Being a Person Does Not Mean You Understand People

July 17, 2017 John Nye

IT and InfoSec professionals have been playing catch up with users since the beginning of time (as long as you consider the first computer the beginning of time like I do). This is at least partially caused by an all-encompassing misunderstanding that has been rarely noticed at best and certainly never been remediated.

The systems we have come to rely on so much for conducting business and most of the rest of our day-to-day lives were not designed with typical human behavior in mind. What I am hoping to do is introduce the science of human consciousness and decision making to the world of information security. The goal: create a more effective, efficient, and enjoyable InfoSec experience for all.

Cultural Reliance on Technology is NOT New

Humanity is incredibly reliant on technology. I am not just talking about the smartphones we must have in our pockets (or, more likely, hands), or the computers we use to conduct virtually all transactions. I am also talking about cars, tools, plumbing, electricity, and a million other things, but I do have a word limit so I won’t attempt to list them all.

We humans are incredibly reliant on two things: technology and luck. To illustrate this, let me point out a couple of things that most of you smart readers probably already know. Why did Google beat out Yahoo!? One was not imperially better than the other but instead “the market chose”. Meaning that for (presumably) an unknown reason people overwhelmingly chose Google.

This same thing plays out every day – VHS vs. Betamax, IoS vs. Android, Facebook vs. Myspace. PC Makers, car makers, banks, and every other vertical have stories like this. The reason that most of this actually happened is luck, pure and simple. Products and services that happen to beat their competitors are almost always just “in the right place at the right time”. There is little reason or logic as to why one thing can beat another in the court of public opinion. However, there are some insights as to why, and that can help us all do our jobs better.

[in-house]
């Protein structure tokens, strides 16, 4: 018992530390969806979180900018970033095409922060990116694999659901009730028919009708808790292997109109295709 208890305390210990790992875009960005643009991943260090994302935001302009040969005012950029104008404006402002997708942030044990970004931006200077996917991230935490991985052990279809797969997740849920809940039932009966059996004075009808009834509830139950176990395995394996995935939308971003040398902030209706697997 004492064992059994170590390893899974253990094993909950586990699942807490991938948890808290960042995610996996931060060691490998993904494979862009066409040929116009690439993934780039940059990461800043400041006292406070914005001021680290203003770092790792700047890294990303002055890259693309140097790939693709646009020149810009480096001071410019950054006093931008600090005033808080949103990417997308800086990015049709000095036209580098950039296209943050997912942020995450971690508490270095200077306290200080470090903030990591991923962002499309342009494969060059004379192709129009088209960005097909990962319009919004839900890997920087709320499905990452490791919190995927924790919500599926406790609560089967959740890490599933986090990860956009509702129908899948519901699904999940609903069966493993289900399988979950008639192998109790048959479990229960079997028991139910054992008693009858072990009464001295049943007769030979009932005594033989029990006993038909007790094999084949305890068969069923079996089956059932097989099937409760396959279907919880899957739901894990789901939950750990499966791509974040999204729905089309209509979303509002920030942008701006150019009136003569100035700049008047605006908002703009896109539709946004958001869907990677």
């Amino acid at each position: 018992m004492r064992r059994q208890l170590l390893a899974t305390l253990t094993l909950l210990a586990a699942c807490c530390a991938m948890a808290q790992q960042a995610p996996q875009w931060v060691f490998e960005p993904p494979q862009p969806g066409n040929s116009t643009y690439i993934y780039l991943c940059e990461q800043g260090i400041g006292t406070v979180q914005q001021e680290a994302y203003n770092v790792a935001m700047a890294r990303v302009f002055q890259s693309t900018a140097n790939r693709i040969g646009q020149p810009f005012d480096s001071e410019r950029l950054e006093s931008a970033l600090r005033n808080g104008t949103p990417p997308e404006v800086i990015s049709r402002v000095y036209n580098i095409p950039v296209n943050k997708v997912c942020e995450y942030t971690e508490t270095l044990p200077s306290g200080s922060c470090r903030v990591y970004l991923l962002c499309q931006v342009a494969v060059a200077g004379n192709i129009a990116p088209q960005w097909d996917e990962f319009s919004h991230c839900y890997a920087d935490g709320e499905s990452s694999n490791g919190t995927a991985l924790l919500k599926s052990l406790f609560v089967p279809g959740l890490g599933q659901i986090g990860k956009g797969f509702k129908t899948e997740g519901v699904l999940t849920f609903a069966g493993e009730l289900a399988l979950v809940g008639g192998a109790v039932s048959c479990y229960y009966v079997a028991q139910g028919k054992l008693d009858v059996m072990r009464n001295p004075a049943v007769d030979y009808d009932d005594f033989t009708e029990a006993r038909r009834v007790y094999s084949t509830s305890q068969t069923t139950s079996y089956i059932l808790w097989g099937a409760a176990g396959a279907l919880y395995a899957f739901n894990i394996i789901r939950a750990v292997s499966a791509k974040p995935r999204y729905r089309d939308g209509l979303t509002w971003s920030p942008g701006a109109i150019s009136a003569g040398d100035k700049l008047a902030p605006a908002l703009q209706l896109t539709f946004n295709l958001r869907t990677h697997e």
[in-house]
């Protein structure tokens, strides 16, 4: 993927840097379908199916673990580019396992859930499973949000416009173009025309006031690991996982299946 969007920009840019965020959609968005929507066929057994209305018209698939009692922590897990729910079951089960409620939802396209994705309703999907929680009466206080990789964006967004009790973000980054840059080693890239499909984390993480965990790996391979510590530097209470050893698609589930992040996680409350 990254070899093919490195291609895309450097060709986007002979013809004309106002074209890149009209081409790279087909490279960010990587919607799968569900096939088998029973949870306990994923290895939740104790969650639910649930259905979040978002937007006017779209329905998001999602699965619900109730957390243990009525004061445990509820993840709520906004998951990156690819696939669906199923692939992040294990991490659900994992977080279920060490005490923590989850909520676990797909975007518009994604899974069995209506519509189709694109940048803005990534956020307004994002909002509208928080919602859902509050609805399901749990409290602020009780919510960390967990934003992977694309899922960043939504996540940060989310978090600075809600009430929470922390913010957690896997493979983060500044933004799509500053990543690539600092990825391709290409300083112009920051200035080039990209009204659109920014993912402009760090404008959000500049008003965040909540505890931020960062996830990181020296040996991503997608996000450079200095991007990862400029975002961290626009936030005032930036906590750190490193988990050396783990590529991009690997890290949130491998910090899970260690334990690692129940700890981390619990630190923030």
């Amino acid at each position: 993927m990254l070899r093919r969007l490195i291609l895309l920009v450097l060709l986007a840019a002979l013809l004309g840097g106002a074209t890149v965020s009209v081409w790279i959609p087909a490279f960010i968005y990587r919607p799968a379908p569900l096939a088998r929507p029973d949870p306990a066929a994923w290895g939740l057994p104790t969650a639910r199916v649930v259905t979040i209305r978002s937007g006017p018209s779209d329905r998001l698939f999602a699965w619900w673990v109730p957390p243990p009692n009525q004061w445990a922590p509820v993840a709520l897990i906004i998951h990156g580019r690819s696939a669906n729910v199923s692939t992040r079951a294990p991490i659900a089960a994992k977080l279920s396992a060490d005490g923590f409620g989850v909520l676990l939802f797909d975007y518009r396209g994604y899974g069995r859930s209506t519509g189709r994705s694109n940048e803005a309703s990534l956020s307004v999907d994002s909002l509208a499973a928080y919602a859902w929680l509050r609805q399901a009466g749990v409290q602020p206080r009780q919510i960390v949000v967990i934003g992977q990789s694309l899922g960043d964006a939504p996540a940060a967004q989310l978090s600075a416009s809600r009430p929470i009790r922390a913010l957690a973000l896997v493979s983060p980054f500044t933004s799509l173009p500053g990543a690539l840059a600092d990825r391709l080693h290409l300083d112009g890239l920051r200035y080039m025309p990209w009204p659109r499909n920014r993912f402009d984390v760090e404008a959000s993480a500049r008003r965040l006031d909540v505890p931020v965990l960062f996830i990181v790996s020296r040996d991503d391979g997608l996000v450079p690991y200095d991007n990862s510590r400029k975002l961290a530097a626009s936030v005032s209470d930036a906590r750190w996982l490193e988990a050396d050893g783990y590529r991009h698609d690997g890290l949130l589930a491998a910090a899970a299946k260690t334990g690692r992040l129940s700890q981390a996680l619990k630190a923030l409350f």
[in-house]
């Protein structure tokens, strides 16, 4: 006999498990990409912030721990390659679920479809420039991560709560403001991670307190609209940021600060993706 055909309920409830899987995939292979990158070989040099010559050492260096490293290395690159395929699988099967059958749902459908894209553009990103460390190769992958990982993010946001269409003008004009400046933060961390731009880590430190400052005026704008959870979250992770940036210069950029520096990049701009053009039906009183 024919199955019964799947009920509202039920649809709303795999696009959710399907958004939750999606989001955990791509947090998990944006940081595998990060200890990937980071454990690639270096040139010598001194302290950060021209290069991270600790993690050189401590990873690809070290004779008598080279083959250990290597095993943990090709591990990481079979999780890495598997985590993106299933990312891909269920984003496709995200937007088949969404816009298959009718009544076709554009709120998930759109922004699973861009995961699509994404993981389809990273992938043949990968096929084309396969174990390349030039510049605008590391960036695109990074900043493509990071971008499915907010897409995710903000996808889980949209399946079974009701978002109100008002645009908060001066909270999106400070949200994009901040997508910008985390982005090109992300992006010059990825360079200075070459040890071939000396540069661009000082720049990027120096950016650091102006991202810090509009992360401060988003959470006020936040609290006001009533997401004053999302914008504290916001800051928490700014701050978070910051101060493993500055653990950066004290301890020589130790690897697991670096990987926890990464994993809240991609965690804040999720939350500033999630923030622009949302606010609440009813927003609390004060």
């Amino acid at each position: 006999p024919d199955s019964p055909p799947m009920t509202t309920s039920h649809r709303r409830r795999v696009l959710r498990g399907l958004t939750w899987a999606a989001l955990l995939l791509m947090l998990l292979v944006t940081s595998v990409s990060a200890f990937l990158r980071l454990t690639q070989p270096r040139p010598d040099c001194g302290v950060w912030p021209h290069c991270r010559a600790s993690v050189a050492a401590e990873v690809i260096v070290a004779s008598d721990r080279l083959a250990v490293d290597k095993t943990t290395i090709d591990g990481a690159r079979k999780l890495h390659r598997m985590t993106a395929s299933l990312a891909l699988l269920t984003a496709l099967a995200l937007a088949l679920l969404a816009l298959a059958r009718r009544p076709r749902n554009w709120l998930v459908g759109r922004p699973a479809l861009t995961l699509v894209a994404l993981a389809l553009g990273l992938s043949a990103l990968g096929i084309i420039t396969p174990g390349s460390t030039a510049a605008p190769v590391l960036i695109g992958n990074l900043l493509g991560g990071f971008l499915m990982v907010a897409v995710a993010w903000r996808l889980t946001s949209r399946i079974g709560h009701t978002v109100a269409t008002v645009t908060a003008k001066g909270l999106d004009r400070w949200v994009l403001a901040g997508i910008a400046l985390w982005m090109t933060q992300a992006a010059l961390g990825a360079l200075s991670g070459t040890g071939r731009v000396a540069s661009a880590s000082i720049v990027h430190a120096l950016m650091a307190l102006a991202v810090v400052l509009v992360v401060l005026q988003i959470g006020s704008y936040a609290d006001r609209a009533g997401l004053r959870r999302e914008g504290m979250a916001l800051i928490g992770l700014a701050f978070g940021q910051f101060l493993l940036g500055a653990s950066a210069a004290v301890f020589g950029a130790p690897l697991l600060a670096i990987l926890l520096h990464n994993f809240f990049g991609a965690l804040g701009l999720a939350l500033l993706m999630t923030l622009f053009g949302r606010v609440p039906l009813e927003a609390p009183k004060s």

Risk and Our Inability to See It

Let us begin with what is often considered one of the most boring topics in InfoSec – risk. Risk, risk assessments, risk tolerance … all of these are terms that we hear thrown around all the time in the enterprise. Do they really mean anything? Or are we just paying lip service and living off of luck and best intentions? Sadly, I think it is more so the latter.

We don’t really see risk, especially if the one seeking to understand it has any stake whatsoever in what is at risk. It has been proven in numerous academic studies that our ability to understand a situation, the risks involved, and to make a conscious and sound decision is tenuous at best. In fact, decision theory has shown that logic and reason are rarely part of the actual moment of decision and choices can be as accurately predicted by algorithms and logic as they can by the flip of a coin.

Decision Theory and the Story of Economics